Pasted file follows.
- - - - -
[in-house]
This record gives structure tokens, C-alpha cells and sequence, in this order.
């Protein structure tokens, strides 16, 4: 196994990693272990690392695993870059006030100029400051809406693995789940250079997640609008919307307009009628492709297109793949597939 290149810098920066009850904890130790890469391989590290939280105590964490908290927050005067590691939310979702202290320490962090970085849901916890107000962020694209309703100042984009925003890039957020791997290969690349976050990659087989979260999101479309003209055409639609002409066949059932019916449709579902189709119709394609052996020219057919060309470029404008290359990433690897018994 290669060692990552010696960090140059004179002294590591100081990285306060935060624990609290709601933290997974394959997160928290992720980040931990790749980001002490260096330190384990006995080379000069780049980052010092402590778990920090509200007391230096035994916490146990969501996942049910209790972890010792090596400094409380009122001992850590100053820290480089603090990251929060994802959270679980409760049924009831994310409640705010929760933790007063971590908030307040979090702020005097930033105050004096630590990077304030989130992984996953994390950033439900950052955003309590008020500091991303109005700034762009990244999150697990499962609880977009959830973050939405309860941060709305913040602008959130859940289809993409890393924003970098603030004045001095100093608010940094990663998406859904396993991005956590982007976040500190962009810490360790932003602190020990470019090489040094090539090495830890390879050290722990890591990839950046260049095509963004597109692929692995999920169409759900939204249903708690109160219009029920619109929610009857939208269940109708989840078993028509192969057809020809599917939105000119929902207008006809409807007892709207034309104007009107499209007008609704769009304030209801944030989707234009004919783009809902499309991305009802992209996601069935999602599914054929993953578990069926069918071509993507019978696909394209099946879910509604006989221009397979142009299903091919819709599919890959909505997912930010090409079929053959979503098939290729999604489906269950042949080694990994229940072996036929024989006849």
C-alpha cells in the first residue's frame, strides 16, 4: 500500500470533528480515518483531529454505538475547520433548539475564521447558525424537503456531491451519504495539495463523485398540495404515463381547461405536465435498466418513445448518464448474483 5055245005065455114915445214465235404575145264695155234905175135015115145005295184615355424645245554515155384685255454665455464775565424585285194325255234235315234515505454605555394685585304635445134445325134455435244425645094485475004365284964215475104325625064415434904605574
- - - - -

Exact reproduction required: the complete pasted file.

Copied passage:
[in-house]
This record gives structure tokens, C-alpha cells and sequence, in this order.
């Protein structure tokens, strides 16, 4: 196994990693272990690392695993870059006030100029400051809406693995789940250079997640609008919307307009009628492709297109793949597939 290149810098920066009850904890130790890469391989590290939280105590964490908290927050005067590691939310979702202290320490962090970085849901916890107000962020694209309703100042984009925003890039957020791997290969690349976050990659087989979260999101479309003209055409639609002409066949059932019916449709579902189709119709394609052996020219057919060309470029404008290359990433690897018994 290669060692990552010696960090140059004179002294590591100081990285306060935060624990609290709601933290997974394959997160928290992720980040931990790749980001002490260096330190384990006995080379000069780049980052010092402590778990920090509200007391230096035994916490146990969501996942049910209790972890010792090596400094409380009122001992850590100053820290480089603090990251929060994802959270679980409760049924009831994310409640705010929760933790007063971590908030307040979090702020005097930033105050004096630590990077304030989130992984996953994390950033439900950052955003309590008020500091991303109005700034762009990244999150697990499962609880977009959830973050939405309860941060709305913040602008959130859940289809993409890393924003970098603030004045001095100093608010940094990663998406859904396993991005956590982007976040500190962009810490360790932003602190020990470019090489040094090539090495830890390879050290722990890591990839950046260049095509963004597109692929692995999920169409759900939204249903708690109160219009029920619109929610009857939208269940109708989840078993028509192969057809020809599917939105000119929902207008006809409807007892709207034309104007009107499209007008609704769009304030209801944030989707234009004919783009809902499309991305009802992209996601069935999602599914054929993953578990069926069918071509993507019978696909394209099946879910509604006989221009397979142009299903091919819709599919890959909505997912930010090409079929053959979503098939290729999604489906269950042949080694990994229940072996036929024989006849």
C-alpha cells in the first residue's frame, strides 16, 4: 500500500470533528480515518483531529454505538475547520433548539475564521447558525424537503456531491451519504495539495463523485398540495404515463381547461405536465435498466418513445448518464448474483 5055245005065455114915445214465235404575145264695155234905175135015115145005295184615355424645245554515155384685255454665455464775565424585285194325255234235315234515505454605555394685585304635445134445325134455435244425645094485475004365284964215475104325625064415434904605574